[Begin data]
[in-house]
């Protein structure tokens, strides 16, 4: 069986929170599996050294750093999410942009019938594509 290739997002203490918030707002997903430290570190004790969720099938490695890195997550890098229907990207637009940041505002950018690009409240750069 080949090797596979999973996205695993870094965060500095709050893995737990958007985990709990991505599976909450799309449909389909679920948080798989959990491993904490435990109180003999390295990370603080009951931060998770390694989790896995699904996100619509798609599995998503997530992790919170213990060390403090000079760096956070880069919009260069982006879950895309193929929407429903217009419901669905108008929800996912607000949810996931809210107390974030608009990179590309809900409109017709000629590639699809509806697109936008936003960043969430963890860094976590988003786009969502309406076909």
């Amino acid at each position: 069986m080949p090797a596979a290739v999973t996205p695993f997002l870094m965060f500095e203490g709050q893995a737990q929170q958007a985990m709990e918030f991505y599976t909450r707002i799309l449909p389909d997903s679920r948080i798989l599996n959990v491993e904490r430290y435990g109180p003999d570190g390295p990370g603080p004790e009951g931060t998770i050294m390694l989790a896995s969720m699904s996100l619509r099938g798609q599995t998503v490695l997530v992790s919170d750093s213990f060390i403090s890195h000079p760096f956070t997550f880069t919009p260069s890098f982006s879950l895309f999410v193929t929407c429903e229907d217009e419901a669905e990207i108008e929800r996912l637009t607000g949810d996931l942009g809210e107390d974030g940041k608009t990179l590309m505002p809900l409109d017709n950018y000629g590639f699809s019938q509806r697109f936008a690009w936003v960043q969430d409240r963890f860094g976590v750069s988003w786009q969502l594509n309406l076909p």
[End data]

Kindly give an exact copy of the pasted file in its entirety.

[in-house]
């Protein structure tokens, strides 16, 4: 069986929170599996050294750093999410942009019938594509 290739997002203490918030707002997903430290570190004790969720099938490695890195997550890098229907990207637009940041505002950018690009409240750069 080949090797596979999973996205695993870094965060500095709050893995737990958007985990709990991505599976909450799309449909389909679920948080798989959990491993904490435990109180003999390295990370603080009951931060998770390694989790896995699904996100619509798609599995998503997530992790919170213990060390403090000079760096956070880069919009260069982006879950895309193929929407429903217009419901669905108008929800996912607000949810996931809210107390974030608009990179590309809900409109017709000629590639699809509806697109936008936003960043969430963890860094976590988003786009969502309406076909």
């Amino acid at each position: 069986m080949p090797a596979a290739v999973t996205p695993f997002l870094m965060f500095e203490g709050q893995a737990q929170q958007a985990m709990e918030f991505y599976t909450r707002i799309l449909p389909d997903s679920r948080i798989l599996n959990v491993e904490r430290y435990g109180p003999d570190g390295p990370g603080p004790e009951g931060t998770i050294m390694l989790a896995s969720m699904s996100l619509r099938g798609q599995t998503v490695l997530v992790s919170d750093s213990f060390i403090s890195h000079p760096f956070t997550f880069t919009p260069s890098f982006s879950l895309f999410v193929t929407c429903e229907d217009e419901a669905e990207i108008e929800r996912l637009t607000g949810d996931l942009g809210e107390d974030g940041k608009t990179l590309m505002p809900l409109d017709n950018y000629g590639f699809s019938q509806r697109f936008a690009w936003v960043q969430d409240r963890f860094g976590v750069s988003w786009q969502l594509n309406l076909p």